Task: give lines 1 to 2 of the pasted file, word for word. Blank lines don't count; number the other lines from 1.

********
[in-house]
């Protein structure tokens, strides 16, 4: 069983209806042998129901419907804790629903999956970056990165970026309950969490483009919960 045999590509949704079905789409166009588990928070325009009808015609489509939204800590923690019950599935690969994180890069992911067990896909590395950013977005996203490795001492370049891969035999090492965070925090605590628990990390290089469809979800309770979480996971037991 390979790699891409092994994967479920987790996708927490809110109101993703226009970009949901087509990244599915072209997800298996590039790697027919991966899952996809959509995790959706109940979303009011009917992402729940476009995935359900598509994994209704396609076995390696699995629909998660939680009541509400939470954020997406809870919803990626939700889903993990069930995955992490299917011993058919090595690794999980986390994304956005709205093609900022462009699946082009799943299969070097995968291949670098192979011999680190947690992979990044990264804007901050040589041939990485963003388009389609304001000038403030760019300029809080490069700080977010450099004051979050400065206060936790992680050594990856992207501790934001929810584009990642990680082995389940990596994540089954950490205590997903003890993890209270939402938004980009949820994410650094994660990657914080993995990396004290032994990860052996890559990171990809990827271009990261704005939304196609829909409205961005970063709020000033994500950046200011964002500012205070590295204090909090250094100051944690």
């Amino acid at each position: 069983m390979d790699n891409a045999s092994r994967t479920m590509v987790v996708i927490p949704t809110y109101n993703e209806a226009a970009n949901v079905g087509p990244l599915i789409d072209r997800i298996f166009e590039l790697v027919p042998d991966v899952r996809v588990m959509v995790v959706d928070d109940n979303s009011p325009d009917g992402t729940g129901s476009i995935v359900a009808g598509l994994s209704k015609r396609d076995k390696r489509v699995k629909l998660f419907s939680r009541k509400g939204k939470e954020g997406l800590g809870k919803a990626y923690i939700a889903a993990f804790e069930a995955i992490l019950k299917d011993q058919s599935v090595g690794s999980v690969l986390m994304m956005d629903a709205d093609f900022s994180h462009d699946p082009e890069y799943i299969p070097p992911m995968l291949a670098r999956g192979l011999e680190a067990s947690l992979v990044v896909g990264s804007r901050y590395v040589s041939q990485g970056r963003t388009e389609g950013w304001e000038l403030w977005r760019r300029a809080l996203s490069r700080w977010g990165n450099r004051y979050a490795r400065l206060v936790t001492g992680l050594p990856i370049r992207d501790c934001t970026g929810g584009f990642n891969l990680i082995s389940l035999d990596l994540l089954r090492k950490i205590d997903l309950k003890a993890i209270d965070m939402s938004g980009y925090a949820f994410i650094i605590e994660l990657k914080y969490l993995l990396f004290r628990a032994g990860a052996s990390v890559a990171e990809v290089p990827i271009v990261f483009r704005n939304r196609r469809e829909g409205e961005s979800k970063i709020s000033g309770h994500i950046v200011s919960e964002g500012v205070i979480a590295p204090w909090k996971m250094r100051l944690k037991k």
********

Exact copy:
[in-house]
């Protein structure tokens, strides 16, 4: 069983209806042998129901419907804790629903999956970056990165970026309950969490483009919960 045999590509949704079905789409166009588990928070325009009808015609489509939204800590923690019950599935690969994180890069992911067990896909590395950013977005996203490795001492370049891969035999090492965070925090605590628990990390290089469809979800309770979480996971037991 390979790699891409092994994967479920987790996708927490809110109101993703226009970009949901087509990244599915072209997800298996590039790697027919991966899952996809959509995790959706109940979303009011009917992402729940476009995935359900598509994994209704396609076995390696699995629909998660939680009541509400939470954020997406809870919803990626939700889903993990069930995955992490299917011993058919090595690794999980986390994304956005709205093609900022462009699946082009799943299969070097995968291949670098192979011999680190947690992979990044990264804007901050040589041939990485963003388009389609304001000038403030760019300029809080490069700080977010450099004051979050400065206060936790992680050594990856992207501790934001929810584009990642990680082995389940990596994540089954950490205590997903003890993890209270939402938004980009949820994410650094994660990657914080993995990396004290032994990860052996890559990171990809990827271009990261704005939304196609829909409205961005970063709020000033994500950046200011964002500012205070590295204090909090250094100051944690």